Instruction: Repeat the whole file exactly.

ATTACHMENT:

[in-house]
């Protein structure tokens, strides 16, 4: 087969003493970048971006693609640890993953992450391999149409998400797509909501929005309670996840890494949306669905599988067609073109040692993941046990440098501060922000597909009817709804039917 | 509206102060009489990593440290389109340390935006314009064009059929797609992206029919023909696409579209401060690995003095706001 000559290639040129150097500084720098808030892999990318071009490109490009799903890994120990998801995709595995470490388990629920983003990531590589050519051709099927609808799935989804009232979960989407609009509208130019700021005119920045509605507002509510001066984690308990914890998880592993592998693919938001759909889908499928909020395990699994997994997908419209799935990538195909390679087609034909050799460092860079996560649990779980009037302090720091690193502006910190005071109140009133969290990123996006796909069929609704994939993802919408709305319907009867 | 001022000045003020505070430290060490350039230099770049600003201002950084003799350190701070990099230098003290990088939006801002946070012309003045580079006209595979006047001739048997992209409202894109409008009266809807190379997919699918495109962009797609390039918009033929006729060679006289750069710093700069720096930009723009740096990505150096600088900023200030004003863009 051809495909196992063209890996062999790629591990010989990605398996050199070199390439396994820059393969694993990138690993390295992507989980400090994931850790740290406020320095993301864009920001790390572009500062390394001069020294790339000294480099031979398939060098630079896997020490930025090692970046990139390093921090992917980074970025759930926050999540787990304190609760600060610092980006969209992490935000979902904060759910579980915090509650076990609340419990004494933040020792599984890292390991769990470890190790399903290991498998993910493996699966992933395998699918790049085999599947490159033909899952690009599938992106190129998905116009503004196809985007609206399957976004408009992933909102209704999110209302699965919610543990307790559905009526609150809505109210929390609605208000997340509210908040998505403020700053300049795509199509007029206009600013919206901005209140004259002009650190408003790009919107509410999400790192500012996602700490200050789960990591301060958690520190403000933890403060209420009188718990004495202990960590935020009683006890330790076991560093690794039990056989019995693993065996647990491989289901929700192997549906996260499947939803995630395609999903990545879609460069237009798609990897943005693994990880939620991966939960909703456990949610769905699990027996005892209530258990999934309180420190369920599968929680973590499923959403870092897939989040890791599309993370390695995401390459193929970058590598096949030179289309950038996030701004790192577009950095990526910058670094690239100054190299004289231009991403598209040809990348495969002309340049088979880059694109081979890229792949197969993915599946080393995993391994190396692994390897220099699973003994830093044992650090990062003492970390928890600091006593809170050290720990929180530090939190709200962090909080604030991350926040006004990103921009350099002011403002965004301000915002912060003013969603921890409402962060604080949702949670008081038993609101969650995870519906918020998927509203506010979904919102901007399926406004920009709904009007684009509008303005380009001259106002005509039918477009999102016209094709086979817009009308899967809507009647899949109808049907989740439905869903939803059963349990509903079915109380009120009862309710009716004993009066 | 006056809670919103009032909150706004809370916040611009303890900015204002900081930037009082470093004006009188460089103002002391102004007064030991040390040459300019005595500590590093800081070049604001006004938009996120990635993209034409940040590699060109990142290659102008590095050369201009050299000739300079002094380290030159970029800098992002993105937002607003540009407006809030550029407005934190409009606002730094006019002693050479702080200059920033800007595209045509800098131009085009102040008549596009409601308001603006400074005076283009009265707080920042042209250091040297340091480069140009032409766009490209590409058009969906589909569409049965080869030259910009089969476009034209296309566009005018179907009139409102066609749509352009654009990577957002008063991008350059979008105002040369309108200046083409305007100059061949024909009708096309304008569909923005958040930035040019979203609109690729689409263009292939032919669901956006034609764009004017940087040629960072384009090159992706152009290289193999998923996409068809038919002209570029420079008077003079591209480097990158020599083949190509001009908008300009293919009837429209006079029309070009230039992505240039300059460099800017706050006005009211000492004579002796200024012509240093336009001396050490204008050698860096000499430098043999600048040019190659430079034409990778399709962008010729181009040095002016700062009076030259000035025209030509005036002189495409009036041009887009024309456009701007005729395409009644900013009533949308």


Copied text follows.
[in-house]
């Protein structure tokens, strides 16, 4: 087969003493970048971006693609640890993953992450391999149409998400797509909501929005309670996840890494949306669905599988067609073109040692993941046990440098501060922000597909009817709804039917 | 509206102060009489990593440290389109340390935006314009064009059929797609992206029919023909696409579209401060690995003095706001 000559290639040129150097500084720098808030892999990318071009490109490009799903890994120990998801995709595995470490388990629920983003990531590589050519051709099927609808799935989804009232979960989407609009509208130019700021005119920045509605507002509510001066984690308990914890998880592993592998693919938001759909889908499928909020395990699994997994997908419209799935990538195909390679087609034909050799460092860079996560649990779980009037302090720091690193502006910190005071109140009133969290990123996006796909069929609704994939993802919408709305319907009867 | 001022000045003020505070430290060490350039230099770049600003201002950084003799350190701070990099230098003290990088939006801002946070012309003045580079006209595979006047001739048997992209409202894109409008009266809807190379997919699918495109962009797609390039918009033929006729060679006289750069710093700069720096930009723009740096990505150096600088900023200030004003863009 051809495909196992063209890996062999790629591990010989990605398996050199070199390439396994820059393969694993990138690993390295992507989980400090994931850790740290406020320095993301864009920001790390572009500062390394001069020294790339000294480099031979398939060098630079896997020490930025090692970046990139390093921090992917980074970025759930926050999540787990304190609760600060610092980006969209992490935000979902904060759910579980915090509650076990609340419990004494933040020792599984890292390991769990470890190790399903290991498998993910493996699966992933395998699918790049085999599947490159033909899952690009599938992106190129998905116009503004196809985007609206399957976004408009992933909102209704999110209302699965919610543990307790559905009526609150809505109210929390609605208000997340509210908040998505403020700053300049795509199509007029206009600013919206901005209140004259002009650190408003790009919107509410999400790192500012996602700490200050789960990591301060958690520190403000933890403060209420009188718990004495202990960590935020009683006890330790076991560093690794039990056989019995693993065996647990491989289901929700192997549906996260499947939803995630395609999903990545879609460069237009798609990897943005693994990880939620991966939960909703456990949610769905699990027996005892209530258990999934309180420190369920599968929680973590499923959403870092897939989040890791599309993370390695995401390459193929970058590598096949030179289309950038996030701004790192577009950095990526910058670094690239100054190299004289231009991403598209040809990348495969002309340049088979880059694109081979890229792949197969993915599946080393995993391994190396692994390897220099699973003994830093044992650090990062003492970390928890600091006593809170050290720990929180530090939190709200962090909080604030991350926040006004990103921009350099002011403002965004301000915002912060003013969603921890409402962060604080949702949670008081038993609101969650995870519906918020998927509203506010979904919102901007399926406004920009709904009007684009509008303005380009001259106002005509039918477009999102016209094709086979817009009308899967809507009647899949109808049907989740439905869903939803059963349990509903079915109380009120009862309710009716004993009066 | 006056809670919103009032909150706004809370916040611009303890900015204002900081930037009082470093004006009188460089103002002391102004007064030991040390040459300019005595500590590093800081070049604001006004938009996120990635993209034409940040590699060109990142290659102008590095050369201009050299000739300079002094380290030159970029800098992002993105937002607003540009407006809030550029407005934190409009606002730094006019002693050479702080200059920033800007595209045509800098131009085009102040008549596009409601308001603006400074005076283009009265707080920042042209250091040297340091480069140009032409766009490209590409058009969906589909569409049965080869030259910009089969476009034209296309566009005018179907009139409102066609749509352009654009990577957002008063991008350059979008105002040369309108200046083409305007100059061949024909009708096309304008569909923005958040930035040019979203609109690729689409263009292939032919669901956006034609764009004017940087040629960072384009090159992706152009290289193999998923996409068809038919002209570029420079008077003079591209480097990158020599083949190509001009908008300009293919009837429209006079029309070009230039992505240039300059460099800017706050006005009211000492004579002796200024012509240093336009001396050490204008050698860096000499430098043999600048040019190659430079034409990778399709962008010729181009040095002016700062009076030259000035025209030509005036002189495409009036041009887009024309456009701007005729395409009644900013009533949308």